“We will swear to do what he wants, yes, yess, said Gollum, still twisting and grabbling at his ankle. “It hurts us.”
“Swear? ‘ said Frodo.
“Sméagol,” said Gollum suddenly and clearly, opening his eyes wide and staring at Frodo with a strange light. “Sméagol will swear on the Precious.”
Frodo drew himself up, and again Sam was startled by his words and his stern voice. “On the Precious? How dare you? ‘ he said. “Think!
One Ring to rule them all and in the Darkness bind them.
Would you commit your promise to that, Sméagol? It will hold you. But it is more treacherous than you are. It may twist your words. Beware!”
Gollum cowered. “On the Precious. on the Precious! ‘ he repeated.
“And what would you swear? ‘ asked Frodo.
“To be very very good,” said Gollum. Then crawling to Frodo’s feet he grovelled before him, whispering hoarsely: a shudder ran over him, as if the words shook his very bones with fear. “Sméagol will swear never, never, to let Him have it. Never! Sméagol will save it. But he must swear on the Precious.”
“No! not on it,” said Frodo, looking down at him with stern pity. “All you wish is to see it and touch it, if you can, though you know it would drive you mad. Not on it. Swear by it, if you will. For you know where it is. Yes, you know, Sméagol. It is before you.”
For a moment it appeared to Sam that his master had grown and Gollum had shrunk: a tall stern shadow, a mighty lord who hid his brightness in grey cloud, and at his feet a little whining dog. Yet the two were in some way akin and not alien: they could reach one another’s minds. Gollum raised himself and began pawing at Frodo, fawning at his knees.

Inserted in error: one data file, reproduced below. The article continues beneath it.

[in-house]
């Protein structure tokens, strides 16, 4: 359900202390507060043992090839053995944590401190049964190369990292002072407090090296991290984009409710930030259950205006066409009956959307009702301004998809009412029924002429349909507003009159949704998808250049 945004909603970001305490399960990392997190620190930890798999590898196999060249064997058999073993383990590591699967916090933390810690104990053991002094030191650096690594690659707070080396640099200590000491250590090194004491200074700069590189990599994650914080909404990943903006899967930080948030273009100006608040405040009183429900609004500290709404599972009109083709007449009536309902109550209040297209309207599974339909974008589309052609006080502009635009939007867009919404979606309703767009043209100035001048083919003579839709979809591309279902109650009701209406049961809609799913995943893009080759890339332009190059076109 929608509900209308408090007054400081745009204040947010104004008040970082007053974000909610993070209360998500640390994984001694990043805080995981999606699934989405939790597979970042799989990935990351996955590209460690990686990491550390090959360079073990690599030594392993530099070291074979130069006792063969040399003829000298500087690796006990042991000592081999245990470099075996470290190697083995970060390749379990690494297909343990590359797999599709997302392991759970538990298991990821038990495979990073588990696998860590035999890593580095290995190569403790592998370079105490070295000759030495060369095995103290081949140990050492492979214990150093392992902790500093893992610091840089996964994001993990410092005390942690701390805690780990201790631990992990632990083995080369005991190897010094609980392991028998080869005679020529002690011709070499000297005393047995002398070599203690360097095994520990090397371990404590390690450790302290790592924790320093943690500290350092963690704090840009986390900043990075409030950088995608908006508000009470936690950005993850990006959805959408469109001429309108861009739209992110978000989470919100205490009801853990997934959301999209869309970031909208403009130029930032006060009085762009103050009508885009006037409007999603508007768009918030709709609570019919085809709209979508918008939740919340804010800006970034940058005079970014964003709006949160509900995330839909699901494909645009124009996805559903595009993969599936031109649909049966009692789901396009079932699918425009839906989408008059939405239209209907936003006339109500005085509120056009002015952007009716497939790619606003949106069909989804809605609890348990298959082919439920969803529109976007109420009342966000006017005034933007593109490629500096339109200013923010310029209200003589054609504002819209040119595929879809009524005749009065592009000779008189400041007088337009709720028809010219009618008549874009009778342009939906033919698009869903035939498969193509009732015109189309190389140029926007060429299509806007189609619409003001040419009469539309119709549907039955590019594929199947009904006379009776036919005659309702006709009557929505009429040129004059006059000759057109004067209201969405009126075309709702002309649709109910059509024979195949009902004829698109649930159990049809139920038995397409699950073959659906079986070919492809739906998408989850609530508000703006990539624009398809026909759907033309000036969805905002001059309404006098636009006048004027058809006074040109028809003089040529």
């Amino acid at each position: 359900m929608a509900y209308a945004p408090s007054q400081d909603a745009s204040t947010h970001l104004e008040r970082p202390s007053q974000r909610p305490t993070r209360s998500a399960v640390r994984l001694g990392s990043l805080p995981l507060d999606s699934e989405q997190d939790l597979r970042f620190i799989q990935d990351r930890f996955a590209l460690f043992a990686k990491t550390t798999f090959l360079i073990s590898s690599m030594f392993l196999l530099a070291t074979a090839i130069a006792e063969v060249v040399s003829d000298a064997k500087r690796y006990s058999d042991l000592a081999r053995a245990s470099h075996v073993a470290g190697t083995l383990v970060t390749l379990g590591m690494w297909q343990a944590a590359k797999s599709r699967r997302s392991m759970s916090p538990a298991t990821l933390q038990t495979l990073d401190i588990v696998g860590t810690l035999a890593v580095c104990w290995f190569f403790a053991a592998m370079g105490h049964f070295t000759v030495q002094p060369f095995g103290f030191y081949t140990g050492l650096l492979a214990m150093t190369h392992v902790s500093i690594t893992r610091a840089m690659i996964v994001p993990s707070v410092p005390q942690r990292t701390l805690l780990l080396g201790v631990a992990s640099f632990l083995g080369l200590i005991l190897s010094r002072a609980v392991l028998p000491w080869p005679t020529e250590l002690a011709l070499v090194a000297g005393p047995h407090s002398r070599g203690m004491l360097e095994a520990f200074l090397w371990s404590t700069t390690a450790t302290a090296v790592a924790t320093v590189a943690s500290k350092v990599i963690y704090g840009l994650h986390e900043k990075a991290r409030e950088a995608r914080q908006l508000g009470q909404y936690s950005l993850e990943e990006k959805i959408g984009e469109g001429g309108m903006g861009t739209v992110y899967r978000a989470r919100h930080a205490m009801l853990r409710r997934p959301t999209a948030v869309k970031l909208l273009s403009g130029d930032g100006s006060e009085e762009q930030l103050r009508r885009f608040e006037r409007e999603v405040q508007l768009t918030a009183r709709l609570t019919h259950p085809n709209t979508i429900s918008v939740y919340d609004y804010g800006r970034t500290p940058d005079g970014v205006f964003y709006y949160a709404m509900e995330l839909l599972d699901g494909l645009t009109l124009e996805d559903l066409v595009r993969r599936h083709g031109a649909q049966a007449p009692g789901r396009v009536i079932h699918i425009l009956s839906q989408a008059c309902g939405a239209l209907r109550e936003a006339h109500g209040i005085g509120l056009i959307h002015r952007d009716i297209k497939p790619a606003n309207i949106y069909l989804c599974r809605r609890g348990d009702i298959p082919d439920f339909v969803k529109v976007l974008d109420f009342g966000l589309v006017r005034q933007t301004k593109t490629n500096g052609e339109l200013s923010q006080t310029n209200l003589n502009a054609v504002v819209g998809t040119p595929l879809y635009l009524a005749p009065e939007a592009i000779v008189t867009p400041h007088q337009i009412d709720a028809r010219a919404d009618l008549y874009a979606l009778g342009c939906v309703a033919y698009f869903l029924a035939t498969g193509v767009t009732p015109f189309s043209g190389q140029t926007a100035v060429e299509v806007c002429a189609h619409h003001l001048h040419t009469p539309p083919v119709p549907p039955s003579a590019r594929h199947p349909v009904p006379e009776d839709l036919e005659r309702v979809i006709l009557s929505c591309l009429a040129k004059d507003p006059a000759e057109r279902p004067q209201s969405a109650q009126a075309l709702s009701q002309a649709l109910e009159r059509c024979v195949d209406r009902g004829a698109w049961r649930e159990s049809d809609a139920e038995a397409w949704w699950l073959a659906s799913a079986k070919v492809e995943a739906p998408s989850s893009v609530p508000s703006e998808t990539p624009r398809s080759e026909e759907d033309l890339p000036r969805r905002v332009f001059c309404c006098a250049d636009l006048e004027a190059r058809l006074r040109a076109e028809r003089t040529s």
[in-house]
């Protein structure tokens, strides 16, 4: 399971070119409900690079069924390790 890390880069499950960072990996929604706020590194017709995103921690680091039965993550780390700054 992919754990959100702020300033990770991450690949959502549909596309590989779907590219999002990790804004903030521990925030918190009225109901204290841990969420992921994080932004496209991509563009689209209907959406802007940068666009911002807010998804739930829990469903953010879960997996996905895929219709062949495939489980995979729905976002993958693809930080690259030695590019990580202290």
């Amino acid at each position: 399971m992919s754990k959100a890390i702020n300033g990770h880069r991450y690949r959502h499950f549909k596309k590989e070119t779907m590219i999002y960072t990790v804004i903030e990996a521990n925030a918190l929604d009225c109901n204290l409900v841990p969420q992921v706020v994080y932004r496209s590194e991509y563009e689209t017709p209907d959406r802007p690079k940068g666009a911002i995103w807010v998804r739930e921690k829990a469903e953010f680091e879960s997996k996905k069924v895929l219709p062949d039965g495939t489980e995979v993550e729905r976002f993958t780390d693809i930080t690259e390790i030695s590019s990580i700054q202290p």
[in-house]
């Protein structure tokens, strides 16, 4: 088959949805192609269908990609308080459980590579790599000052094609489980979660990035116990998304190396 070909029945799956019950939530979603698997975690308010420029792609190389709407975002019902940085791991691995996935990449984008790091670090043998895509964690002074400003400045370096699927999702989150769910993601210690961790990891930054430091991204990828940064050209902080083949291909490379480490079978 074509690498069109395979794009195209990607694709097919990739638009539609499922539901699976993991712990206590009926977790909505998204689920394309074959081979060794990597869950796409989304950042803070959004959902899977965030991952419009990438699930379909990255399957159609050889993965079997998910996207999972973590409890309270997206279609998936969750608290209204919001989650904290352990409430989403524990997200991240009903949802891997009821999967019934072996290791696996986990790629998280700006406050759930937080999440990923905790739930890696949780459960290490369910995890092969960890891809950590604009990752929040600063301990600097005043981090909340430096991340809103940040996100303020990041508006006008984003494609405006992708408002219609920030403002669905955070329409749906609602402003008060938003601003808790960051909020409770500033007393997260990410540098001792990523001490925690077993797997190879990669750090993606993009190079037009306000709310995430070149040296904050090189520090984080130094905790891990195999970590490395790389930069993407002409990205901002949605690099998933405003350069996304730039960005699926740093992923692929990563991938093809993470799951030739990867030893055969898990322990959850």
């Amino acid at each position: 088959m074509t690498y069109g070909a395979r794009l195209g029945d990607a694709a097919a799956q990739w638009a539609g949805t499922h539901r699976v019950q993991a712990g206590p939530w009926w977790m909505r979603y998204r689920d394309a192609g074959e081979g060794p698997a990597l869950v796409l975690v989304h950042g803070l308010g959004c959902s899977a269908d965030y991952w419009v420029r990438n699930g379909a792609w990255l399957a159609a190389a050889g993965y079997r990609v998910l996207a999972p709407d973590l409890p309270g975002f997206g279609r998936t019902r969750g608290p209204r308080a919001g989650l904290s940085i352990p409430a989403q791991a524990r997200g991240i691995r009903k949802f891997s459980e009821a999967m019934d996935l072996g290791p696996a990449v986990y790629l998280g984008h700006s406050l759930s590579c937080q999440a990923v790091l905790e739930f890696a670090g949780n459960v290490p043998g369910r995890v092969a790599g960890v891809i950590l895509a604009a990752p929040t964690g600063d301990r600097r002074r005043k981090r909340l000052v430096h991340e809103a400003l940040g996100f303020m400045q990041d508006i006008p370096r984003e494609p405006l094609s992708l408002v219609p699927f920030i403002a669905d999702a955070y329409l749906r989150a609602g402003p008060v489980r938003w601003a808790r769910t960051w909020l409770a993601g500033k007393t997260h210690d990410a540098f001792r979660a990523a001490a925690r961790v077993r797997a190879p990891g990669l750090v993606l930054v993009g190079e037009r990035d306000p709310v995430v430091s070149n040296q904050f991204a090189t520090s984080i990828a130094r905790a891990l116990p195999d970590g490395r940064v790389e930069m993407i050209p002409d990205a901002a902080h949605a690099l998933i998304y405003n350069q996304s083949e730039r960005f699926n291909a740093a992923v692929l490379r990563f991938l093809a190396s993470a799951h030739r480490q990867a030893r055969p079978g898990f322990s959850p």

“Down! down! ‘ said Frodo. “Now speak your promise!”
“We promises, yes I promise!” said Gollum. “I will serve the master of the Precious. Good master, good Sméagol, gollum, gollum!” Suddenly he began to weep and bite at his ankle again.
“Take the rope off, Sam!” said Frodo.
Reluctantly Sam obeyed. At once Gollum got up and began prancing about, like a whipped cur whose master has patted it. From that moment a change, which lasted for some time, came over him. He spoke with less hissing and whining, and he spoke to his companions direct, not to his precious self. He would cringe and flinch, if they stepped near him or made any sudden movement, and he avoided the touch of their elven-cloaks; but he was friendly, and indeed pitifully anxious to please. He would cackle with laughter and caper, if any jest was made, or even if Frodo spoke kindly to him, and weep if Frodo rebuked him. Sam said little to him of any sort. He suspected him more deeply than ever, and if possible liked the new Gollum, the Sméagol, less than the old.
“Well, Gollum, or whatever it is we’re to call you,” he said.”now for it! The Moon’s gone. and the night’s going. We’d better start.”
“Yes, yes,” agreed Gollum, skipping about. “Off we go! There’s only one way across between the North-end and the South-end. I found it, I did. Orcs don’t use it, Orcs don’t know it. Orcs don’t cross the Marshes, they go round for miles and miles. Very lucky you came this way. Very lucky you found Sméagol, yes. Follow Sméagol!”
He took a few steps away and looked back inquiringly, like a dog inviting them for a walk. “Wait a bit, Gollum!” cried Sam. “Not too far ahead now! I’m going to be at your tail, and I’ve got the rope handy.”
“No, no! ‘ said Gollum. “Sméagol promised.”
In the deep of night under hard clear stars they set off. Gollum led them back northward for a while along the way they had come; then he slanted to the right away from the steep edge of the Emyn Muil, down the broken stony slopes towards the vast fens below. They faded swiftly and softly into the darkness. Over all the leagues of waste before the gates of Mordor there was a black silence.